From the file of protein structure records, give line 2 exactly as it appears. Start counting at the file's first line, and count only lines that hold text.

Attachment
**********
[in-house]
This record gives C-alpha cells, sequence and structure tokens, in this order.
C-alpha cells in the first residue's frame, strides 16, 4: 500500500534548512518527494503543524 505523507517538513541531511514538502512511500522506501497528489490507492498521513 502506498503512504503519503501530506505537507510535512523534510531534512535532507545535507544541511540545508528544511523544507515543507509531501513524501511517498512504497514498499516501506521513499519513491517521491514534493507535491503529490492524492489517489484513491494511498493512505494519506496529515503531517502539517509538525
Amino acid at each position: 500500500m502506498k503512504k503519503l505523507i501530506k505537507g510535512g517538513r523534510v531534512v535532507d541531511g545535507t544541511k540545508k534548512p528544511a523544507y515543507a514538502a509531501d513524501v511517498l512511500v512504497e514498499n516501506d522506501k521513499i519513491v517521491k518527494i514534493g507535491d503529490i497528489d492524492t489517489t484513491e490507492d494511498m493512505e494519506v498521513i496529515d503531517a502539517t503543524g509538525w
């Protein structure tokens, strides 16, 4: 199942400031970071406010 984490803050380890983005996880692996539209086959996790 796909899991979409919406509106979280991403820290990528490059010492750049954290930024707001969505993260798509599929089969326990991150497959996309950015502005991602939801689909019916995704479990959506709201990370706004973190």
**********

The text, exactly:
This record gives C-alpha cells, sequence and structure tokens, in this order.